Face of Defense: Marine Celebrates Three Decades of Service
By Marine Corps Lance Cpl. Jason Hernandez
Special to American Forces Press Service
AL ASAD AIR BASE, Iraq, Sept. 17, 2009 People have the option of serving two to four years in the U.S. military, but some choose to serve many more.
Marine Corps Col. Catherine D. Chase, right, celebrates her 50th birthday at al Asad Air Base, Iraq, Aug. 29, 2009. The celebration marked not only another year in Chase’s life, but honored almost three decades of her service. U.S. Marine Corps photo by Lance Cpl. Jason Hernandez
(Click photo for screen-resolution image);high-resolution image available.
One Marine here decided that a few years of service just wasn’t enough. Col. Catherine Chase, the assistant chief of staff for the administrative office with II Marine Expeditionary Force, has been serving in the Marine Corps for nearly 30 years.
“I remember thinking that 20 years was going to be a long time,” Chase said. “But looking back after almost 30, it really has gone by pretty quickly; it’s hard to believe.”
Chase received her commission as an officer in 1981.
“While I was in college I had a choice of either joining the Navy or joining the Marine Corps,” Chase said. “Being from a family where my father, my grandfather and my granduncle were all Marines, the decision was already made.”
She served on active duty during her first five years in the Marines, and her first duty station was at Marine Corps Recruit Depot on Parris Island, S.C.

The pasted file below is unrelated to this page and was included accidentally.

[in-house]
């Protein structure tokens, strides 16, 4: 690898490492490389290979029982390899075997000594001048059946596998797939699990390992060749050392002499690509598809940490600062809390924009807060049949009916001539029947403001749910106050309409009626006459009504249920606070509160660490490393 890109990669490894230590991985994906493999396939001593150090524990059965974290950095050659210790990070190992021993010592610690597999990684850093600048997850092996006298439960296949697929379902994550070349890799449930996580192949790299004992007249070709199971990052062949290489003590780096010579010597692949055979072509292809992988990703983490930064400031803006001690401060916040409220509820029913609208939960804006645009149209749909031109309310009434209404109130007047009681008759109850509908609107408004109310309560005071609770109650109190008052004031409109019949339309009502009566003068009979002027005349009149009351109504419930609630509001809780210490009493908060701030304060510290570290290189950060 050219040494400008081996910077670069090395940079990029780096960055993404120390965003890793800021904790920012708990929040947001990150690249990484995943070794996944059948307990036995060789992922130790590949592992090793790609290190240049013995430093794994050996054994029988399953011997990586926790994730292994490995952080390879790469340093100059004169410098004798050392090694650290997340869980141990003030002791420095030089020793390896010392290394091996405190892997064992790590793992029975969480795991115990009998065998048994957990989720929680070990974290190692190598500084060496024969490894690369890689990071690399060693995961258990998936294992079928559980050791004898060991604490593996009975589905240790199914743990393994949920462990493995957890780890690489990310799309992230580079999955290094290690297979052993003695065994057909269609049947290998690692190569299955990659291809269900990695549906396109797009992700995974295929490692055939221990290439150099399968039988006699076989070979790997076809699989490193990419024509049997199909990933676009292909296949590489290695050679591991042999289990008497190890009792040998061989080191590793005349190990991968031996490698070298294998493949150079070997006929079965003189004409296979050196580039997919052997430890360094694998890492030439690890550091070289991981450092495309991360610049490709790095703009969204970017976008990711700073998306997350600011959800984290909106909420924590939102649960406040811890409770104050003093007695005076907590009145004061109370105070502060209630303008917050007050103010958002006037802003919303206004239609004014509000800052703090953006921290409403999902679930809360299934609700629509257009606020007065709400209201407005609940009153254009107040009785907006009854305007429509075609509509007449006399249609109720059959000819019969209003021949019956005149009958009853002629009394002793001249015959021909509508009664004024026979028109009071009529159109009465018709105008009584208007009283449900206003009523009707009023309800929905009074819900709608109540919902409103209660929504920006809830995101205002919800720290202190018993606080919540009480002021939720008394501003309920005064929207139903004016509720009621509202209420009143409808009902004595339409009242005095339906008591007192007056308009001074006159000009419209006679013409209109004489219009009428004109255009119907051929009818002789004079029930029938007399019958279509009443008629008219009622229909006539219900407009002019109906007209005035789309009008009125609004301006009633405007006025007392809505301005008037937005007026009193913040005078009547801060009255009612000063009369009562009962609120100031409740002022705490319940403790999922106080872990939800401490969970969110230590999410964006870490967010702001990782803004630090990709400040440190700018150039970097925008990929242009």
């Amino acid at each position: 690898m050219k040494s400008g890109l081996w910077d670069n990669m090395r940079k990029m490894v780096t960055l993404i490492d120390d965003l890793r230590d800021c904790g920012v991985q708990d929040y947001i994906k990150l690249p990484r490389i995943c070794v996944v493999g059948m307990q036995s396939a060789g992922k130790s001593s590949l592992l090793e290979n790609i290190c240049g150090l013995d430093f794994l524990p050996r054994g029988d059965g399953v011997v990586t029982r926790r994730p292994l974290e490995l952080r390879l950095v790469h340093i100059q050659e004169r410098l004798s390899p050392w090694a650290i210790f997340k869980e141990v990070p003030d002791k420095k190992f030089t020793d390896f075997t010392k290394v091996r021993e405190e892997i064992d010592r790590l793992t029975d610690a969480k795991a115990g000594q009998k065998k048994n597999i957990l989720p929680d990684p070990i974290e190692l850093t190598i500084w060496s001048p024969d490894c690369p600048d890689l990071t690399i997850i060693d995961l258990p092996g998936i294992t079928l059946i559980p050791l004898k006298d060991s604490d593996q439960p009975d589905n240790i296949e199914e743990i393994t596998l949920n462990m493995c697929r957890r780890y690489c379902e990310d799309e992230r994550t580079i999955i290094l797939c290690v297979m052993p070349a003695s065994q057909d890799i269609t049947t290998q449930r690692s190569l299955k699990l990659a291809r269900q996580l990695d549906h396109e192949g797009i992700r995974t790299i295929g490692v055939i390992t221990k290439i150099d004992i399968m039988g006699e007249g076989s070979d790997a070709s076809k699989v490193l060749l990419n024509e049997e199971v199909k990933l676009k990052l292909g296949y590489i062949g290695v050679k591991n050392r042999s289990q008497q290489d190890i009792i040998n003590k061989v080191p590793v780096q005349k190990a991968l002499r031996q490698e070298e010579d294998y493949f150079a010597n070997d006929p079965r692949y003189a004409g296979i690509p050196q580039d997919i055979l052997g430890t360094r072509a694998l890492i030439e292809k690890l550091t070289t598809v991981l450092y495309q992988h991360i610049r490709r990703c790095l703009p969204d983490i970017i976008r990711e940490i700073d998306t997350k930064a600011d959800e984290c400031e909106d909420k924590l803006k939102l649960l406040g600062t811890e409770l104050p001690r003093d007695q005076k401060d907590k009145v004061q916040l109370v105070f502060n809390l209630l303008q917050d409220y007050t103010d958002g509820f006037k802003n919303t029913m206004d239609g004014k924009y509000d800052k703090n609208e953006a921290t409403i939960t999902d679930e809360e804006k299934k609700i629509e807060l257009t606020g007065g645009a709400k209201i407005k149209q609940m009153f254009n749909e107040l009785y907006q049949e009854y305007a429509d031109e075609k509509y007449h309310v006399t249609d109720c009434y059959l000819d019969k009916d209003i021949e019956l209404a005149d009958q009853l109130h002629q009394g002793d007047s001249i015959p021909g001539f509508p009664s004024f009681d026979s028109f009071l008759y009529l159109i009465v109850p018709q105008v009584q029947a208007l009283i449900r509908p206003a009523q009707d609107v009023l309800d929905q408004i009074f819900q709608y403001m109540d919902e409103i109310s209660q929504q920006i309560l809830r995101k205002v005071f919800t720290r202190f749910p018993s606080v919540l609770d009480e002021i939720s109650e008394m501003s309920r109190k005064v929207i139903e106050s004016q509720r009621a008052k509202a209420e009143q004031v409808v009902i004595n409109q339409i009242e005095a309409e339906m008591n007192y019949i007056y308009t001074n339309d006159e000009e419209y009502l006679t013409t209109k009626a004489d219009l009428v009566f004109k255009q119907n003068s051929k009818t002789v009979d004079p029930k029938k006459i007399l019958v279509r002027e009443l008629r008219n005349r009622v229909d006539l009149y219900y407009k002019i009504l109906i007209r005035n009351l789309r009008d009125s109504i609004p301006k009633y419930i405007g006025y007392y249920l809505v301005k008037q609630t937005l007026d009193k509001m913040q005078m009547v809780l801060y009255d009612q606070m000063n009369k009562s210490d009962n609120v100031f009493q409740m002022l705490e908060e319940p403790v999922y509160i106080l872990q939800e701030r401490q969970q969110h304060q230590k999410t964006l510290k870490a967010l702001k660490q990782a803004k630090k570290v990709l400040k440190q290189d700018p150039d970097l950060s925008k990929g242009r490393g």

While at Parris Island, she helped to rewrite the basic training curriculum, allowing female recruits to train, fire and qualify with standard-issue service rifles as men do. She was able to do this while holding the positions of series commander and training company commander, molding young women into Marines.
“It was encouraging to watch the maturing of the Marine Corps,” Chase recalled. “To watch the realization that women could contribute significantly to the Marine Corps was truly an amazing experience.”
Years after her exit from active duty and entrance into the reserves, Chase found herself serving at a mobilization station in support of operations Desert Shield and Desert Storm.
Not long after the Gulf War ended, Chase earned her master’s degree in business and pursued her civilian career while remaining in the reserve.
“I love being in the Marine Corps,” she added. “It’s good to know that I’m making a valuable contribution to my country.”
As Chase’s Marine Corps experience winds down and she prepares to retire, she can do so knowing that she’ll not only be taking the valuable lessons she’s learned in the Marine Corps back to her civilian career, but she’ll also be walking away knowing she has made a difference within the Marine Corps community, she said.
“I personally do not believe I could have gotten as far in my civilian career without the lessons I first learned in the Corps,” Chase said. “It has always provided a valuable set of skills for me. But one of the most important things I intend to take away from the Marine Corps is the memories of the stellar Marines that I’ve worked with over the years and all of my accomplishments during that time.”
(Marine Corps Lance Cpl. Jason Hernandez serves in Multinational Force West.)